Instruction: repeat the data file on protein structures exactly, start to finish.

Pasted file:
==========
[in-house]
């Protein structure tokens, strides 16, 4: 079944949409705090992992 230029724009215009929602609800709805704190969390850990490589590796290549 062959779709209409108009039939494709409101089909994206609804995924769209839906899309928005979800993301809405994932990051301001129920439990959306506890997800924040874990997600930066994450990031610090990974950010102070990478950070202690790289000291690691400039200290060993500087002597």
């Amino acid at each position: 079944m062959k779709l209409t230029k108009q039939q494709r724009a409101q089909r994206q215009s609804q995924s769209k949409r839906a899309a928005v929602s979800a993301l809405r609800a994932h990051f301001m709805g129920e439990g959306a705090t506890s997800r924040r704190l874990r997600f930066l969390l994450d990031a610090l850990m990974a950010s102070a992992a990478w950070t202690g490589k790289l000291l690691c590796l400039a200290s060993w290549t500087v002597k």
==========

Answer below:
[in-house]
């Protein structure tokens, strides 16, 4: 079944949409705090992992 230029724009215009929602609800709805704190969390850990490589590796290549 062959779709209409108009039939494709409101089909994206609804995924769209839906899309928005979800993301809405994932990051301001129920439990959306506890997800924040874990997600930066994450990031610090990974950010102070990478950070202690790289000291690691400039200290060993500087002597």
């Amino acid at each position: 079944m062959k779709l209409t230029k108009q039939q494709r724009a409101q089909r994206q215009s609804q995924s769209k949409r839906a899309a928005v929602s979800a993301l809405r609800a994932h990051f301001m709805g129920e439990g959306a705090t506890s997800r924040r704190l874990r997600f930066l969390l994450d990031a610090l850990m990974a950010s102070a992992a990478w950070t202690g490589k790289l000291l690691c590796l400039a200290s060993w290549t500087v002597k």